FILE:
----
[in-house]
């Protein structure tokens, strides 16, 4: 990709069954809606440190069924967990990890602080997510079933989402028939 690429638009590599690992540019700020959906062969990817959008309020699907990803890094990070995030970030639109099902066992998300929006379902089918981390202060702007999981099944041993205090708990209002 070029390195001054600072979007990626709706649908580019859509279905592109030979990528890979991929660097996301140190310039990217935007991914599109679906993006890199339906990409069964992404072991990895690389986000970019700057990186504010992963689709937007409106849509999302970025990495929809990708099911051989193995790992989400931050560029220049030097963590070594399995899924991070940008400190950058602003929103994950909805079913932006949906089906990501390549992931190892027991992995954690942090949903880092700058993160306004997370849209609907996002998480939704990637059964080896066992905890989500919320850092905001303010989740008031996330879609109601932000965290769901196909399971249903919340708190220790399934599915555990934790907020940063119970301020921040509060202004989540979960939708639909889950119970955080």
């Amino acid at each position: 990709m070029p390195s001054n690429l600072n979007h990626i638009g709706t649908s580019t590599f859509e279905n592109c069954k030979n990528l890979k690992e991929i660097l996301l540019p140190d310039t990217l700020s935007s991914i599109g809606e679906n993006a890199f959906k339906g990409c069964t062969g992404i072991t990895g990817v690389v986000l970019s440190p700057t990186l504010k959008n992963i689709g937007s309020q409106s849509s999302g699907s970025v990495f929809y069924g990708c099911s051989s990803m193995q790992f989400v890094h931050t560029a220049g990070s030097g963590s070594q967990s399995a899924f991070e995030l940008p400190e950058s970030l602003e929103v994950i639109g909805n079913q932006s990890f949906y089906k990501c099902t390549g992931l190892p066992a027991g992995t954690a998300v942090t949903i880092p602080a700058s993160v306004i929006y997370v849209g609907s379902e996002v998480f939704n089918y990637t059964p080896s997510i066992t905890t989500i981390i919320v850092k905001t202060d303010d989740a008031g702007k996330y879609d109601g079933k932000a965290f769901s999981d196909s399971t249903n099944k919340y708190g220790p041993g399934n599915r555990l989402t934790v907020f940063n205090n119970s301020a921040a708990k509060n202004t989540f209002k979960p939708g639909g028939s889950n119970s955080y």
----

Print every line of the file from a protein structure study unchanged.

[in-house]
């Protein structure tokens, strides 16, 4: 990709069954809606440190069924967990990890602080997510079933989402028939 690429638009590599690992540019700020959906062969990817959008309020699907990803890094990070995030970030639109099902066992998300929006379902089918981390202060702007999981099944041993205090708990209002 070029390195001054600072979007990626709706649908580019859509279905592109030979990528890979991929660097996301140190310039990217935007991914599109679906993006890199339906990409069964992404072991990895690389986000970019700057990186504010992963689709937007409106849509999302970025990495929809990708099911051989193995790992989400931050560029220049030097963590070594399995899924991070940008400190950058602003929103994950909805079913932006949906089906990501390549992931190892027991992995954690942090949903880092700058993160306004997370849209609907996002998480939704990637059964080896066992905890989500919320850092905001303010989740008031996330879609109601932000965290769901196909399971249903919340708190220790399934599915555990934790907020940063119970301020921040509060202004989540979960939708639909889950119970955080």
């Amino acid at each position: 990709m070029p390195s001054n690429l600072n979007h990626i638009g709706t649908s580019t590599f859509e279905n592109c069954k030979n990528l890979k690992e991929i660097l996301l540019p140190d310039t990217l700020s935007s991914i599109g809606e679906n993006a890199f959906k339906g990409c069964t062969g992404i072991t990895g990817v690389v986000l970019s440190p700057t990186l504010k959008n992963i689709g937007s309020q409106s849509s999302g699907s970025v990495f929809y069924g990708c099911s051989s990803m193995q790992f989400v890094h931050t560029a220049g990070s030097g963590s070594q967990s399995a899924f991070e995030l940008p400190e950058s970030l602003e929103v994950i639109g909805n079913q932006s990890f949906y089906k990501c099902t390549g992931l190892p066992a027991g992995t954690a998300v942090t949903i880092p602080a700058s993160v306004i929006y997370v849209g609907s379902e996002v998480f939704n089918y990637t059964p080896s997510i066992t905890t989500i981390i919320v850092k905001t202060d303010d989740a008031g702007k996330y879609d109601g079933k932000a965290f769901s999981d196909s399971t249903n099944k919340y708190g220790p041993g399934n599915r555990l989402t934790v907020f940063n205090n119970s301020a921040a708990k509060n202004t989540f209002k979960p939708g639909g028939s889950n119970s955080y």